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Forget the National Polls – It’s the Battleground State Polls that Count!

A Commentary By Brian Joondeph

Election season is well underway. President Joe Biden is mumbling and stumbling his way toward his party’s nomination for a second term, the final nail in the coffin of American greatness and exceptionalism.

Former President Trump is supposedly so unlikable that his opponents are trying to arrest and imprison him in the style of a banana republic dictatorship, which America is rapidly becoming.

Opinion polls are a snapshot of public sentiment and preferences. In the case of presidential election polls, polls reflect the views of a hopefully representative sample of the U.S. voting population which when extrapolated, mirror the views of the entire country.

But are national polls truly relevant? The president is not selected based on a national popular vote, despite efforts from the left to decide elections in this manner.

Otherwise, a handful of large Democrat controlled cities could control the election outcome through votes and voter fraud. What about the rest of the country?

The Founding Fathers, in one of their many acts of genius, devised the Electoral College. Each state is allocated some of the 538 electors corresponding to the state’s number of congressional (House and Senate) representatives.

The winner of the popular vote of each state is typically assigned all the electors in a winner-takes-all manner. In other words, the presidential election is a series of 50 state elections, not one big national election.

As such, even small states have enough electoral college votes to be relevant whereas in a national popular vote, smaller states would be drowned out by large metropolitan population centers.

Most states are reliably Democrat or Republican, and their electoral college votes are a foregone conclusion. But a handful of battleground states may tilt one way or the other, depending on the year. It’s these states where the election is often decided, a battle between the two parties, hence the battleground designation.

In 2000, George W Bush lost the popular vote to Al Gore by a half of a percent. In 2016, Donald Trump lost the popular vote by 2% to Hillary Clinton. The Electoral College trumped the popular vote in these outlier elections.

National polls are certainly favorable for Trump and his supporters. Rasmussen Reports May 3 survey results are an example, “Trump now +10 over Biden.”

CNN confirms. In their recent poll among registered voters, Trump’s support sits at 49% compared to Biden at 43%.

While good news for Republicans, at least those Republicans preferring to win rather than pouting over Trump’s name calling and brash personality, the election comes down to a half dozen or so battleground states. What do those state level polls say?

Let’s ask Real Clear Politics, which tracks and averages these polls:

-- Wisconsin: Trump 47.4%, Biden 47.3%

-- Arizona: Trump 47.8%, Biden 43.8%

-- Georgia: Trump 48.4%, Biden 43.6%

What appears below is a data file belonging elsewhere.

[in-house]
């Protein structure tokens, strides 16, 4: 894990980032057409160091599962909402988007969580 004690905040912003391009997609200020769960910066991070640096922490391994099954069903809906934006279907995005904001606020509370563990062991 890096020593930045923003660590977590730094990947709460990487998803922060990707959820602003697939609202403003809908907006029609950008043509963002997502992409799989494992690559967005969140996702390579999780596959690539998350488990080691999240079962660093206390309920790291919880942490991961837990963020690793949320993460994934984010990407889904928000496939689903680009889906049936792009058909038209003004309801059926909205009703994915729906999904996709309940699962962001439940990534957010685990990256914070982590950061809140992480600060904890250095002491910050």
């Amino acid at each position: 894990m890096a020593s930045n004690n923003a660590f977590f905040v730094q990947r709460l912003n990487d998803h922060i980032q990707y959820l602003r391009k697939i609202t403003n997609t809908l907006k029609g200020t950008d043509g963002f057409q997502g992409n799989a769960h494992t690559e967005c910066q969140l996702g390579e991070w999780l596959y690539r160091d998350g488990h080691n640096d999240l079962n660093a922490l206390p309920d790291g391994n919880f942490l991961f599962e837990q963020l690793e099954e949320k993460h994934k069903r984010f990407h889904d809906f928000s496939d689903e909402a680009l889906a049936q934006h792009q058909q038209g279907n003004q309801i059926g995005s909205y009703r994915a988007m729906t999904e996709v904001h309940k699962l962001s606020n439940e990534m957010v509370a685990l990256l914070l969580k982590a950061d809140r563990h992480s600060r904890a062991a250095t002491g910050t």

-- Michigan: Trump 47.1%, Biden 46.6%

-- Pennsylvania: Trump 47.8%, Biden 45.5%

-- North Carolina: Trump 47.5%, Biden 42.7%

-- Nevada: Trump 48.0%, Biden 42.6%

It’s these seven states that will likely determine who will be in the Oval Office a year from now. These seven states represent 93 electoral college votes, a third of the necessary 270 votes for victory. And Donald Trump leads in all of them.

The point is to not focus solely on the headline-grabbing national polls. Although they are useful, that’s not how presidential elections are decided.

The above polls illustrate the political landscape today, but much can and will change over the next five months before the election.

President Biden’s poll numbers are sinking in Titanic fashion, a damning referendum on his presidency.

Rasmussen Reports in their May 29 Presidential Tracking Poll found that only 44% of likely US voters approve of Biden’s job performance whereas 55% disapprove.

Only 32% of likely US voters believe the country is heading in the right direction compared to 64% who feel we are headed down the wrong track.

Lastly from Rasmussen Reports, “Nearly half of voters – including a majority of Democrats – think it’s OK for the Democratic Party to replace President Joe Biden with some other candidate.”

A change of batter would shake up the above poll numbers, whether the new player is Michelle Obama, Gavin Newsom, Jay Pritzker, or some other Democrat governor.

Biden’s fading fortunes are causing Democrat dyspepsia. In fact, “Dems in full-blown ‘freakout’ over Biden” according to Politico.

Regardless of candidate popularity, voting shenanigans may negate the preferences of American voters. A recent study found that “25% of non-citizens are illegally registered to vote.”

With 17 million illegal immigrants living in America, this 25% translates to over 4 million votes, or 2.5 % of the 155 million votes cast. 4 million votes in battleground states would alter the election considering many states had a 2020 winning margin in the tens of thousands of votes.

While the national polls provide a shot of adrenalin if one’s preferred candidate is leading, this is not how the next president will be chosen. Keep an eye on those battleground state poll numbers.

Brian C. Joondeph, M.D., is a physician and writer.

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